Fate is defined as “a power that is considered to cause and control all events, so that people cannot change or control the way things will happen”. Although this, and the article “Bargains with Fate: The Case of Macbeth” on the same concept by psychologist Bernard Paris, attempt to answer the question of if a person needs to act on what must be done for fate to become reality, it still leaves it completely up to interpretation. The vagueness of this definition is further exemplified in Shakespeare’s Macbeth as Macbeth struggles to obtain the fate of becoming king that was professed to him by a group of witches. His wife fights to help him achieve this destiny, sacrificing both of their moral compasses in the process as they kill person after person. Shakespeare does not believe in the idea of fate because he shows Macbeth using his free will to reach his fate as told by the witches, who are not portrayed as being reliable sources of information.
The three witches are set apart from the other characters in Macbeth as soon as they are introduced. Their language and forms of verse, with different emphasis and the occasional inclusion of rhymes, create a sense of mystery and a possibility of malevolent intentions. During the late middle ages, in which Macbeth was set and written, witches were widely distrusted, being blamed for illness, death, and misfortune. Apart from the influence of the bias of the time, the question remains of whether or not the witches can be trusted. Only four of their prophecies are acted on in the play, with the one not shown being Banquo’s children taking the throne. Their other prophecies, including that Macbeth will become king, that he should “beware Macduff,” he cannot be harmed by anyone born of a woman, and cannot be defeated until “Great Birnam Wood to high Dunsinane shall come,” show great skill in relaying prophecies, but it is still uncertain if anything was preordained. Additionally, the declaration that Macbeth should “[b]e bloodly, bold, and resolute; laugh to scorn the power of man, for none of woman born shall harm [him],” from the second apparition seems to be a trick to lead Macbeth into being overly confident. He makes decisions that end up hurting him as Macduff, whose mother apparently died and had a Cesarean section, ends up killing him. This deceiving prediction that Macbeth will not be overthrown creates doubt in their reliability, and therefore in the truth of fate in the entire play.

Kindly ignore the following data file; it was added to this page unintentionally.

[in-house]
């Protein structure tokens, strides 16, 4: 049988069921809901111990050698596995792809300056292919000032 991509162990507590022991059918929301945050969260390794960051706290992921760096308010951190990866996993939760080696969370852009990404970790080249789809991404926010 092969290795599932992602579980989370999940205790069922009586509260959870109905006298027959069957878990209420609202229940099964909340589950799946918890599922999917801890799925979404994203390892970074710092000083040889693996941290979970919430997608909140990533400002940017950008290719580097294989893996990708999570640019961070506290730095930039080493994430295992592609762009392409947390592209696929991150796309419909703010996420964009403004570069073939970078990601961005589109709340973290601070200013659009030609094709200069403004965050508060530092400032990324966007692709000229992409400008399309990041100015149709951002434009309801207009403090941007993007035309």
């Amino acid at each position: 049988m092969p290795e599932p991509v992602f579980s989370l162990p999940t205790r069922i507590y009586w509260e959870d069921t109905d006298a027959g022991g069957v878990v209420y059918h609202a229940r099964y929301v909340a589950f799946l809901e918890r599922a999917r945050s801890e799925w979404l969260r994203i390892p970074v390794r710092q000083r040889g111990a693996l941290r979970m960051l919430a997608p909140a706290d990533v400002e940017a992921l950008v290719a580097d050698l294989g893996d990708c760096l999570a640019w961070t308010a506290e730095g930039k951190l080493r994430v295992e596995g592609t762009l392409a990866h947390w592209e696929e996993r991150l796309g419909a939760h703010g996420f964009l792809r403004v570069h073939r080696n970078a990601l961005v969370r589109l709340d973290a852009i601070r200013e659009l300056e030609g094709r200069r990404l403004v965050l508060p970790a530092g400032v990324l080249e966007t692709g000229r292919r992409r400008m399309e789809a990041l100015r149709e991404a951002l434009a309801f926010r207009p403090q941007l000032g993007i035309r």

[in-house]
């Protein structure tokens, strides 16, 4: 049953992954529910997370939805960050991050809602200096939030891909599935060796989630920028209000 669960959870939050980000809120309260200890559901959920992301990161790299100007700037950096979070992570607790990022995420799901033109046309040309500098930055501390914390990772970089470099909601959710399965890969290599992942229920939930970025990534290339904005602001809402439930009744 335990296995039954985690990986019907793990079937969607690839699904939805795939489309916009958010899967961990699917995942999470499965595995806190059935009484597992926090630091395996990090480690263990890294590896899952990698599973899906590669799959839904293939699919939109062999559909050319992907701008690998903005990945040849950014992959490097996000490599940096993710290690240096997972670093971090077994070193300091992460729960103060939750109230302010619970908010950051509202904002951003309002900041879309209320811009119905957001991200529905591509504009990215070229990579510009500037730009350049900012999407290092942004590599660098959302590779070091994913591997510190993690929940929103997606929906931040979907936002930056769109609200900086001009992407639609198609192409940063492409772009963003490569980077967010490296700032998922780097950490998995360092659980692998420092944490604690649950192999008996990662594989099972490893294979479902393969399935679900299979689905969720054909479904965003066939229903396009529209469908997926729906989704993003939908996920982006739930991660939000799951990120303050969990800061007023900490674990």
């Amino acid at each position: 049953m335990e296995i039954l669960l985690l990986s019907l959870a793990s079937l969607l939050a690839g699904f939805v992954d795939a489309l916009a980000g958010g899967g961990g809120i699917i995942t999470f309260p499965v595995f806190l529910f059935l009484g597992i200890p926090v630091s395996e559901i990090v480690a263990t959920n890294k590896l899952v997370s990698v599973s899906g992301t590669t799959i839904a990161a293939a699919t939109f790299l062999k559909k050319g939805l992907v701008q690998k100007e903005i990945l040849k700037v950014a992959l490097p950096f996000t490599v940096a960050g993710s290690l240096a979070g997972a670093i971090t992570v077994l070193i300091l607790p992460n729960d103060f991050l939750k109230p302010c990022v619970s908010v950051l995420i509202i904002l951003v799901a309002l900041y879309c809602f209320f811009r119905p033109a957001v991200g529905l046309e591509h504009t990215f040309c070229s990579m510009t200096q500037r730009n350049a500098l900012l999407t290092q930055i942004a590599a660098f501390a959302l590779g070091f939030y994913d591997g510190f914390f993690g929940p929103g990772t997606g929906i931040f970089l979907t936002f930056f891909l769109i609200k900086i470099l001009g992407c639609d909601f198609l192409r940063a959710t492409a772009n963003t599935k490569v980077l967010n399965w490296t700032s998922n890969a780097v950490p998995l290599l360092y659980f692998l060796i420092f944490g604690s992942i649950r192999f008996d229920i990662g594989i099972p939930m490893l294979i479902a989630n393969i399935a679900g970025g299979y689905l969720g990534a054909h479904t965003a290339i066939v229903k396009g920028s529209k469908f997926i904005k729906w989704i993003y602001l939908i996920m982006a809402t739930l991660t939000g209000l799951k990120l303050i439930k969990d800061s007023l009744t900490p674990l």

Macbeth decides with his own free will that he will murder Duncan and many others in order to achieve his possible destiny. The witches’ first prophecy, describing how Macbeth will become king of Scotland and Banquo’s children will hold this same power, illustrates a version of Macbeth’s future that he was already ambitious about achieving, therefore bringing up the question of whether that future was really fate or just Macbeth taking their idea and running with it. In other words, did the witches encourage Macbeth to construct a future that was perhaps not preordained? During the duration of the play, the reader observes Macbeth simply shaping his decisions around what his fate has been claimed to be, rather than waiting to see if it will play out on its own. According to Paris’s psychological examination of fate, “[t]he narcissistic person feels that if he holds onto his dreams and to his exaggerated claims for himself, life is bound to give him what he wants,” so that a person believes that they are sure to achieve what they desire (Paris). Macbeth’s previous, and perhaps narcissistic, desire to become king leads him to completely trust that the witches’ prophecies are true because this is exactly what he had wanted to hear, even stating that “two truths are told” immediately after hearing their first proclamation. Macbeth’s own character and human motivation, not his prescribed fate, are what lead him to commit the deeds he does and to continue to kill in order to get what he and Lady Macbeth want.
Through his creative choices in Macbeth and even in his other popular plays, Shakespeare shows his opinion on the reality of the existence of “fate.” In Macbeth, this is apparent through the untrustworthiness of the witches, who just convince Macbeth to commit the acts that he does based on their prophecies and his preconceived ambitions. Their unreliability offsets the possibility that the fates they described were true and would have played out whether or not Macbeth killed Duncan and others. Although, due to the norms of his time, Shakespeare was likely a Catholic who believed in God’s path, it is apparent from the ideas presented in his play that he had a bias against the idea of fate.